In Leaves of Absence: An Illustrated Guide to Common Garden Affection (Red Dashboard Publishing) with poetry by Laura Madeline Wiseman and art by Sally Deskins, our capacity as women to thrive or wilt, is revealed through daily garden life. In between these detailed poems and exuberant paintings, there are paragraphs of facts and plant history, to teach and temper the budding words. It is a reminder that caring for nature, like caring for a person, is an investment. As Wiseman writes in “The Family of Magnolias,”
“planting the wrong tree or doing it in the wrong way is something better left undone.”
When one plants a tree from seed, it is a lifetime commitment or at least half a lifetime. The gardener is caregiver: watering a seed, protecting a sprig from frost, watching for signs of disease or insect invasion. After many years a tall sturdy tree is a crowning achievement while a failed plant can be heartbreaking. Like life is with relationships. Yet we plant again in the spring, measure out garden plants, look for new loves. To garden is to hope. All living things, however, die, or “leave,” eventually. But isn’t biting an apple or smelling a rose worth it? Wiseman and Deskins explore this journey through these intricate poems and bursting water colors.
One of the first metaphors in the collection is “A Wrong Tree.” The tree is almost described as a stumbling Civil War soldier, suffering without anesthetic:
“Limbs are sawed off as amputated stumps and oozing wounds.
The canopy won’t shade you no matter where you stand.
…Evenings on the lawn chair you slouch with cheap beer.
You gaze at the green lawns around you—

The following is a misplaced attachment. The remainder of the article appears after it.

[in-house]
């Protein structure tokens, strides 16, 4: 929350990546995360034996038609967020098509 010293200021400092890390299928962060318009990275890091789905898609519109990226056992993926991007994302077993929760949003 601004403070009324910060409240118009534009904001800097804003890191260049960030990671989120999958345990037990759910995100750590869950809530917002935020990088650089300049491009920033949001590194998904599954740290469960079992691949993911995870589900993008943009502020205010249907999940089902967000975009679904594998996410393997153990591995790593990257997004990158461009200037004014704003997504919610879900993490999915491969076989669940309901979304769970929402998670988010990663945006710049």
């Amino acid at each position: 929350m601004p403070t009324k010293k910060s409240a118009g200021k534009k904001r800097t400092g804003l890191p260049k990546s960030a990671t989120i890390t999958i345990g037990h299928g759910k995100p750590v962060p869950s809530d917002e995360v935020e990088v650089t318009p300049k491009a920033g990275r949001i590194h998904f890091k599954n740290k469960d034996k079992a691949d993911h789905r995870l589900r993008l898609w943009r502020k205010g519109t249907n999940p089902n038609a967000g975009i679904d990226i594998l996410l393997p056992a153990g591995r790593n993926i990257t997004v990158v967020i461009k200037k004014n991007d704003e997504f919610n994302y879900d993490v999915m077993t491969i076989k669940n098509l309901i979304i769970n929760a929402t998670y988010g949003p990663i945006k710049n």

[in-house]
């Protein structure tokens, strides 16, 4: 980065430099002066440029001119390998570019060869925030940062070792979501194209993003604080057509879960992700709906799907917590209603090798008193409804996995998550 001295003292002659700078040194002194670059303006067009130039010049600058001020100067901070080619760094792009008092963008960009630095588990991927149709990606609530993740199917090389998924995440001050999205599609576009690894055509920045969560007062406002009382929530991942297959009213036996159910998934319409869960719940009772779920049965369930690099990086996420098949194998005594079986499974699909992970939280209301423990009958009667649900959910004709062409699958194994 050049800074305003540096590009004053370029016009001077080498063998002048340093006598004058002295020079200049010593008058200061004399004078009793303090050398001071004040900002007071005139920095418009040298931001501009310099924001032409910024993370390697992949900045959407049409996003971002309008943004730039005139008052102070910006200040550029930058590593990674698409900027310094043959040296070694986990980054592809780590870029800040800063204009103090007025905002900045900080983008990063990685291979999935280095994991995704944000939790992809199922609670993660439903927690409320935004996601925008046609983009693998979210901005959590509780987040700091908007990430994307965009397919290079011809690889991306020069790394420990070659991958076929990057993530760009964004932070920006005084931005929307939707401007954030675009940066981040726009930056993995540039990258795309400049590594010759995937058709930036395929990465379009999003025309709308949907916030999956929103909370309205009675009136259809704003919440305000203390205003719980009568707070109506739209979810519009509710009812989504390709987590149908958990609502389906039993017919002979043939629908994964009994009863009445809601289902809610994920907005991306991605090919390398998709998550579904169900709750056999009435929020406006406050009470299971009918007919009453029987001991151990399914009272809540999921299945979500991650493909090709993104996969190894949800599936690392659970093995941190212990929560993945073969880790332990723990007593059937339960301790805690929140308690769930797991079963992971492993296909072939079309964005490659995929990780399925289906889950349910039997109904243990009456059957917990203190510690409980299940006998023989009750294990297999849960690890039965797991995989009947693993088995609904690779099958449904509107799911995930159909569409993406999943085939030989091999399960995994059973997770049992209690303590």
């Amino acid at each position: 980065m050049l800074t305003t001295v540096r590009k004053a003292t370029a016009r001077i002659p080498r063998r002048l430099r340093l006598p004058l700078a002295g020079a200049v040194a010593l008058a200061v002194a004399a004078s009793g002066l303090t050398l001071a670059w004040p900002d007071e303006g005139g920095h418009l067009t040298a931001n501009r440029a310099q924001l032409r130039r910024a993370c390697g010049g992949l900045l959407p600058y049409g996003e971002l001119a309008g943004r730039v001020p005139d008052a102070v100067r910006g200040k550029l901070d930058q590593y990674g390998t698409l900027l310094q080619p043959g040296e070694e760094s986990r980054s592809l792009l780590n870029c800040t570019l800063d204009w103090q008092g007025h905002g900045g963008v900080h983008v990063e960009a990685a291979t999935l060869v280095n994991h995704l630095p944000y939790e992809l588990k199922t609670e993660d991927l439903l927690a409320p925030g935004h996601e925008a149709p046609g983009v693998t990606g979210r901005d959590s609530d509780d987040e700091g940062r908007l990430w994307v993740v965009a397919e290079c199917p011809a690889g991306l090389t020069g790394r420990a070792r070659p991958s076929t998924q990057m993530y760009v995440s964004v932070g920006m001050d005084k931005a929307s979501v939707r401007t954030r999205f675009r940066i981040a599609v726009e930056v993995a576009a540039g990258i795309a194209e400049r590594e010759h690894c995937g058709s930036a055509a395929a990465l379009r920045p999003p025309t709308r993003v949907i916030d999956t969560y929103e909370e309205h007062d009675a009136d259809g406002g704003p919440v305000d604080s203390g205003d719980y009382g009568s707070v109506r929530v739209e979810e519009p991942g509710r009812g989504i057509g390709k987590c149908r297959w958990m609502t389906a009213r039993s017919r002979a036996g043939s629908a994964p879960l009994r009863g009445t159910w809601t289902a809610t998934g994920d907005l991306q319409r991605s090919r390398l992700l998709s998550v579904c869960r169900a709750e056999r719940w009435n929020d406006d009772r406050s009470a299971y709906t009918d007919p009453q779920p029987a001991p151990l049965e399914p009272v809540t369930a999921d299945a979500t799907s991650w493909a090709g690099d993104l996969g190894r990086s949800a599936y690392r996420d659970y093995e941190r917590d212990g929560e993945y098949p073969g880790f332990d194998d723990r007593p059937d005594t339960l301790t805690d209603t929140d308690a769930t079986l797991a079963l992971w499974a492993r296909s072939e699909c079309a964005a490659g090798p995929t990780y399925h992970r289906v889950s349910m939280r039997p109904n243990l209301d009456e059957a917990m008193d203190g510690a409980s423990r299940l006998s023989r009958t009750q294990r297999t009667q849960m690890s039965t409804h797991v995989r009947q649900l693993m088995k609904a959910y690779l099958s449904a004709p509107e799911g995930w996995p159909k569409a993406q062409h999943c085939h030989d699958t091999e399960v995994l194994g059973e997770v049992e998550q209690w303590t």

You imagine hopping the fence to a new home…
I could leave…”
We assume the underdog status through “A Wrong Tree,” judging it’s low hanging branches, it’s lack of leaves and structure. The tree is a symbol for living the wrong life: the wrong yard, wrong car, wrong house, wrong neighborhood. We hunger for the other: the perfectly manicured lawn or mini barn shed. Even though disdain is present for this ugly duckling, there is some sympathy. The tree is surviving, it does not appeal to the masses, have “curb appeal.” But it is unique. These hiccups in nature reflect on our own quirks and flaws as humans. We must “go on” too, no matter what.
Deskins splatters her drawing of “A Wrong Tree” with the brightest colors imaginable: greens and blues, pinks, and oranges. Her tree is a helpful reminder that beauty is found in unconventional shapes and places.
Likewise, another painting that shines with self-love is “Take Leave.” (There is lots of “leave” and “leaf” word play throughout the book and one can also not help but think of Whitman’s Leaves of Grass while reading these poems.) In the painting “Take Leave,” a curvy female shape stretches her limbs within a tree trunk. She is proud, blissful to enrapture the tree’s magic, her torso blending into the bark. She is serene and one with the tree. It is powerful.